I think the biggest thing companies can do is to connect their employees to the mission of the business. Everyone wants to feel like their work is contributing to something meaningful and that it has an impact. If this is missing, I have no doubt that the Linkedin Jobs search board becomes tempting. At Across the Pond, our leadership team is putting a big focus now on working on that mission and communicating it to the team. For our team to get out of bed and excited about going to work for Across the Pond, they have to care about why they’re doing it.

Sheri Brissenden, HR partner, The Frameworks

Any agency that focuses on keeping staff retention high in January has a problem. Being pre-emptive misses the point. Staff retention should be a year-round passion for every agency, woven into the fabric of their day-to-day.

“It’s as much about each new hire as the established team. When hiring, you look for an intuition of opposites: imaginative and grounded, like-minded and novel. Once hired, it’s a given that holding onto staff requires fair compensation, celebrating performance and a good work-life balance. Staff retention is prioritized by creating a team where everyone is different but we all feel at home.

A woman sitting on a stool next to a table wearing a suit.

Elizabeth Eidshaug, executive director, brand and business growth, Pearlfisher

Transparent and frequent two-way communication on the state of the business and quality of life is critical to retaining employees and maintaining their satisfaction. At Pearlfisher, we start the year with a comprehensive view of the agency’s goals for the year and are clear about how people and culture are being prioritized along with business results and creative excellence.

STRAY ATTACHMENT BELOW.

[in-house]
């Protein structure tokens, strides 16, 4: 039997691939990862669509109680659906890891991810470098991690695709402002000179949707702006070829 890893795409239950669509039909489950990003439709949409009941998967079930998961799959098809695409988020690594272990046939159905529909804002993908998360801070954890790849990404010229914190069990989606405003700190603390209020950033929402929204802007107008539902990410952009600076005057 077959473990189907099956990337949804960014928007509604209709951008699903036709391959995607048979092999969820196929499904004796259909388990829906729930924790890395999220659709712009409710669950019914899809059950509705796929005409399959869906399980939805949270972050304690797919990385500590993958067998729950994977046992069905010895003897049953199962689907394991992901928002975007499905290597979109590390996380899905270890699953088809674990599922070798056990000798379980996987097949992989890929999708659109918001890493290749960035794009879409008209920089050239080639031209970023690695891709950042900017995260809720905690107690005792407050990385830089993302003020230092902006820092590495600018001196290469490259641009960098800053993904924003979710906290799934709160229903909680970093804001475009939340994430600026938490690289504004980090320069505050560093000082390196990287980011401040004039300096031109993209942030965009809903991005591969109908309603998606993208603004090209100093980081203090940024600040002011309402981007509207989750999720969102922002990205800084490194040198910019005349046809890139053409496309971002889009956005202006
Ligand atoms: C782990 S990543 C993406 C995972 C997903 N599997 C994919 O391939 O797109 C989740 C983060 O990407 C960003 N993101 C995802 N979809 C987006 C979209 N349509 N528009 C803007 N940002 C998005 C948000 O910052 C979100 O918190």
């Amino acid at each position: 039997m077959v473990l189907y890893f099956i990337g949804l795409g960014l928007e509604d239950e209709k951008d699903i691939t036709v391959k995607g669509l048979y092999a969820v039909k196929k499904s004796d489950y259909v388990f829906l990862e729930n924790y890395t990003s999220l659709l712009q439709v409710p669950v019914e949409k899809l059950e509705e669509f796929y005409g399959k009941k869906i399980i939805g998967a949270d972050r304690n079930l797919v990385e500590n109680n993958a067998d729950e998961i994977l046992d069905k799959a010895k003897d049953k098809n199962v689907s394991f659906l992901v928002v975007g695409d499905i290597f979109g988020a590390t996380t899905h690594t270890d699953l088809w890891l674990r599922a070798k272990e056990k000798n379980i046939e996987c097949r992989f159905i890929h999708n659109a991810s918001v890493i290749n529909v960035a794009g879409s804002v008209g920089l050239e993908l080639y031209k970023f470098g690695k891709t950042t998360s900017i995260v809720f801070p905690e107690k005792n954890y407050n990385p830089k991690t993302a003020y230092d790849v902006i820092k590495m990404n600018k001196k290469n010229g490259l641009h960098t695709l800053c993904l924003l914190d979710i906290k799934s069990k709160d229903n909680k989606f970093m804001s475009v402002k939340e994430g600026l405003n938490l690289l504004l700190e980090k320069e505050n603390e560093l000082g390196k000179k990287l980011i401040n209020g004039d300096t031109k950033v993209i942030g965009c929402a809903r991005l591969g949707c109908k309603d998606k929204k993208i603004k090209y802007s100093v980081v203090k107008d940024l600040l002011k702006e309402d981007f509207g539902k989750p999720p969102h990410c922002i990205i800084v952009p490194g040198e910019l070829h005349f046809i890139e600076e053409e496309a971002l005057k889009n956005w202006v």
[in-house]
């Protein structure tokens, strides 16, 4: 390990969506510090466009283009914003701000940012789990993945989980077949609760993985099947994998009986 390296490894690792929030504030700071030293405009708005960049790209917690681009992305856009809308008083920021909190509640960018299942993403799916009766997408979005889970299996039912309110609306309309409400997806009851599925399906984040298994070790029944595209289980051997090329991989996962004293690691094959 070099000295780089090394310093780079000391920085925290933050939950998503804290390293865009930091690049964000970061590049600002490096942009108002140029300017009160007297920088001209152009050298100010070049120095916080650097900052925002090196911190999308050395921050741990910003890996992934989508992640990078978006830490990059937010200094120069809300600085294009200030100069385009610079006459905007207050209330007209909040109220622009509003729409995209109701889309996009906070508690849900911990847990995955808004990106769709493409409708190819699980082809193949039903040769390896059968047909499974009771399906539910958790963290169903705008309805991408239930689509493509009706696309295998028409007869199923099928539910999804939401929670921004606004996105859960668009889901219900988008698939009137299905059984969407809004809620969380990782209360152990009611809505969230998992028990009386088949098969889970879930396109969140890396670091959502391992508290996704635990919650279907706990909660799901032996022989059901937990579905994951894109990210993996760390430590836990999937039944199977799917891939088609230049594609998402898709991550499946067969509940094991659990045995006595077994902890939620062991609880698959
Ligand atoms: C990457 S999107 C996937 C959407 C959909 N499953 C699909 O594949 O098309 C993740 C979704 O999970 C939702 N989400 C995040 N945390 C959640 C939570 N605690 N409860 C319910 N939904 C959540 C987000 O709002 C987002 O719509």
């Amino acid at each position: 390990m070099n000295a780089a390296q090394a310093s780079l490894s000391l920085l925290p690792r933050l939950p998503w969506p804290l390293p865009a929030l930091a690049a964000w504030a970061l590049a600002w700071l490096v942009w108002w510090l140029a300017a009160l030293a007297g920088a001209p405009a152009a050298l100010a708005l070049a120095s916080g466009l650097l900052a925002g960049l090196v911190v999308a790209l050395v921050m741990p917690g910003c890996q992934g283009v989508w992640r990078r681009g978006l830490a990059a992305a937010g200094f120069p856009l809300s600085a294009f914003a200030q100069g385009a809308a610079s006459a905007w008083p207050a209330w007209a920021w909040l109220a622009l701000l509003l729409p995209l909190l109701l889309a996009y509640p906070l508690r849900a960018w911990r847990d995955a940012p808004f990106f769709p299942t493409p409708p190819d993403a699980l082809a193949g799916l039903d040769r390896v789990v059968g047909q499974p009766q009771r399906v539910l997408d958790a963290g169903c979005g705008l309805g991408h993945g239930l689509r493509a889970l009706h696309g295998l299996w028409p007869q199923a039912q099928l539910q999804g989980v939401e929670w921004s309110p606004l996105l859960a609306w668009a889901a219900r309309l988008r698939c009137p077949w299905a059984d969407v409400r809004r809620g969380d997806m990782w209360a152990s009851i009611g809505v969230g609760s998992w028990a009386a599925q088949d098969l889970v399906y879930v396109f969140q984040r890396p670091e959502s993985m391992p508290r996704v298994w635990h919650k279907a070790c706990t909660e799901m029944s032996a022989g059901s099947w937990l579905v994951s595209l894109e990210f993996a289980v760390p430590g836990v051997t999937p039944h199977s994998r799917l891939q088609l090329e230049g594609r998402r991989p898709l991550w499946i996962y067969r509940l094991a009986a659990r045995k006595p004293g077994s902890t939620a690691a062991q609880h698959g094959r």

Our people are what make us who we are and no matter their role and understanding of business needs, everyone should be aware of how the business needs to perform. Being clear about drives success, the anticipated challenges, the plan set, and everyone's unique contributions makes success a shared responsibility and unifies everyone in a shared vision.

Jaye Cowle, managing director, Launch

We avoid that start-of-year slump with year-round strategies. Our biweekly Good Vibes and Weekly Wins calls show gratitude by praising colleagues, celebrating positive actions and shouting out great wins. OfficeVibe helps us run weekly temperature checks to see how people are doing, giving them a chance to anonymously raise issues or give feedback, which is bolstered by our in-depth biannual surveys. Perks and benefits are great, but making sure our team feels heard, empowered and valued has been vital to ensuring a happy, contented agency.

Giorgio Cassella, managing director, Evoluted